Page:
The initial idea was to put this together as a trip down memory lane but I started adding details that Matchbox missed because I just couldn’t help myself. Starting with the fuselage there are quite a few vent holes and air intakes missing so these were added using various thicknesses of styrene sheet and the holes drilled and blanked off. Other vents were done using styrene rod that was drilled out and glued in at an angle, the cannon ports in the ventral tank were done the same way with drilled rod to represent the gun barrels.
I didn’t intend to do anything with the main gear wheel wells but again the AMS (Advanced Modellers Syndrome) kicked in so the moulded lip around the inside of the lower wing was removed, the edges thinned out and a basic well constructed from strips of styrene;
Once dry these were sanded down until the wing halves fitted together. Before gluing the wings strips of styrene strip were glued in place underneath to shim out the lower wing.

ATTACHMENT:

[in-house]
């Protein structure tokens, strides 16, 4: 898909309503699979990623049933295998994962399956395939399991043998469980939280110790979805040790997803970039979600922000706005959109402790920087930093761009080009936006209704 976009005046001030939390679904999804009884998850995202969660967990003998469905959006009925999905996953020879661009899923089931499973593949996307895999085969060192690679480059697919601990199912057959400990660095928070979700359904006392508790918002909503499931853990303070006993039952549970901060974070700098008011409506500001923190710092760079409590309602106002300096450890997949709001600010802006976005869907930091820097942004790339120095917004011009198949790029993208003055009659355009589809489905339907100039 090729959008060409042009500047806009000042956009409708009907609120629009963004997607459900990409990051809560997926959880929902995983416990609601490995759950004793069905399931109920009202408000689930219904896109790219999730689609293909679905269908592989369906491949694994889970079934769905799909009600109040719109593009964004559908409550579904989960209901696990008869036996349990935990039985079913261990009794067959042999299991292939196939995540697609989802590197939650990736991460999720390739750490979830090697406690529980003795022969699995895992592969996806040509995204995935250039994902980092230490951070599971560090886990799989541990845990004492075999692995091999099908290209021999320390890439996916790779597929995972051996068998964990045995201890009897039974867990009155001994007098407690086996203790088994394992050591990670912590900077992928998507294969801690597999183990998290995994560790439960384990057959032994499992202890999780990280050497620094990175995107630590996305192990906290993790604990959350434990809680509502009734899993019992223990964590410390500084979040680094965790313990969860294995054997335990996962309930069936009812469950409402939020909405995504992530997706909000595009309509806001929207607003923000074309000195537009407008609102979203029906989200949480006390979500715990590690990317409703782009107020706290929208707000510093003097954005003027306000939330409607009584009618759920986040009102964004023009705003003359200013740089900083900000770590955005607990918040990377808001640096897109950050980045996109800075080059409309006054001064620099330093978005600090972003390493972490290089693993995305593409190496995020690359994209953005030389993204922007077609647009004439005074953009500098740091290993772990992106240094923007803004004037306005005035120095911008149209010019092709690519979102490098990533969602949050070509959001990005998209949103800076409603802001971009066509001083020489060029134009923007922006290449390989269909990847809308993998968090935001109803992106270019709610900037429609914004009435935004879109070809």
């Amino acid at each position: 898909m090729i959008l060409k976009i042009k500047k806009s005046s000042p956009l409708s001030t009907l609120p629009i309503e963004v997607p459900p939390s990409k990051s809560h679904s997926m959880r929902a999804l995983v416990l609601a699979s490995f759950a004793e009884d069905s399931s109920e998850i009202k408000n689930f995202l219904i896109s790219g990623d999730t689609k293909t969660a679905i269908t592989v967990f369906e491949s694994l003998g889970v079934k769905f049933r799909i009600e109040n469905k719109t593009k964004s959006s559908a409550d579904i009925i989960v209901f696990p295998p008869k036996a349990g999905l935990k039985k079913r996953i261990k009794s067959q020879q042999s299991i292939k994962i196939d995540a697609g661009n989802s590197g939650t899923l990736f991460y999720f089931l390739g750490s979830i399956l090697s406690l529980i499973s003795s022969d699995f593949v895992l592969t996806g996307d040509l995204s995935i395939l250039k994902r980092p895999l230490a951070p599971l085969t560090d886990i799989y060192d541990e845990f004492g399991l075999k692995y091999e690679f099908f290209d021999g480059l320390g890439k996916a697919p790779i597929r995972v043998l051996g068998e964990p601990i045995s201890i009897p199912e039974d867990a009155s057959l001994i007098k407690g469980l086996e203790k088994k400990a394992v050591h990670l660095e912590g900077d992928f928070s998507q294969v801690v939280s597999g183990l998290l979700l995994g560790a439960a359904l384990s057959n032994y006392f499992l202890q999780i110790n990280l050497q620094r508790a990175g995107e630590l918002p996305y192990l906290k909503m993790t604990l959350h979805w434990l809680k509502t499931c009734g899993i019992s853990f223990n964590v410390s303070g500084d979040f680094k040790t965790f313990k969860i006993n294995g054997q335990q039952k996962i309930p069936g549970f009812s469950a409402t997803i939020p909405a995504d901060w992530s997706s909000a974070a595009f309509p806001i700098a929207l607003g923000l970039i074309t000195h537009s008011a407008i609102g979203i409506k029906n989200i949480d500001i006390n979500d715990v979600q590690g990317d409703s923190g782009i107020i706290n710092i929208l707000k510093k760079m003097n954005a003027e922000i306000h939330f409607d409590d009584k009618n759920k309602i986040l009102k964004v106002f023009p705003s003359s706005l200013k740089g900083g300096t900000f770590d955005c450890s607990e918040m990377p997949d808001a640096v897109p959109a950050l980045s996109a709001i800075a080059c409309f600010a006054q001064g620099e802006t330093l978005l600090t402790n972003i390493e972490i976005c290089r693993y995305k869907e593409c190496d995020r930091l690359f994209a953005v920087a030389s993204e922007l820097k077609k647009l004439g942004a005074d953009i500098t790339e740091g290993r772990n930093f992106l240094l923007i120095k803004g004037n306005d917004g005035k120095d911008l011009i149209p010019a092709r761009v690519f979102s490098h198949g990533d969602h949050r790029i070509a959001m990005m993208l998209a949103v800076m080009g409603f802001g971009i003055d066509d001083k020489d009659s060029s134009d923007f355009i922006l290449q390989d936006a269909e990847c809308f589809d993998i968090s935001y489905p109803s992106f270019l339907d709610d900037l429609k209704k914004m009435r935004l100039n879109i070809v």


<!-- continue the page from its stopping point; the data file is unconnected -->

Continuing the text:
This wheel wells now look much better;
I was going to just fit an Aeroclub Martin Baker Mk.4 ejection seat as I thought I had one in stock, unfortunately I hadn’t (loads of Mk 10’s though). I ended up ordering a cockpit by Pavla that was designed for the Trumpeter Lightning and it *does* fit (sort of) after some sanding but for my purposes it will do as you really can’t see much;
The cockpit was painted and glued into place then the fuselage was stuck together along with the air intake lip and jet pipes at the rear with some filler being required on the back end. After what seemed to be ages with bits all over the bench I now have something resembling a Lightning;
I have even found a second-hand decal sheet (Modeldecal 65) online so I can finish this in the scheme I did originally.
I know there are much better 1/72 Lightning kits out there but it has been good to exercise some scratch building techniques that I haven’t done for years such as building wheel wells and making vents and air intakes, hopefully I’ll make a decent job of it.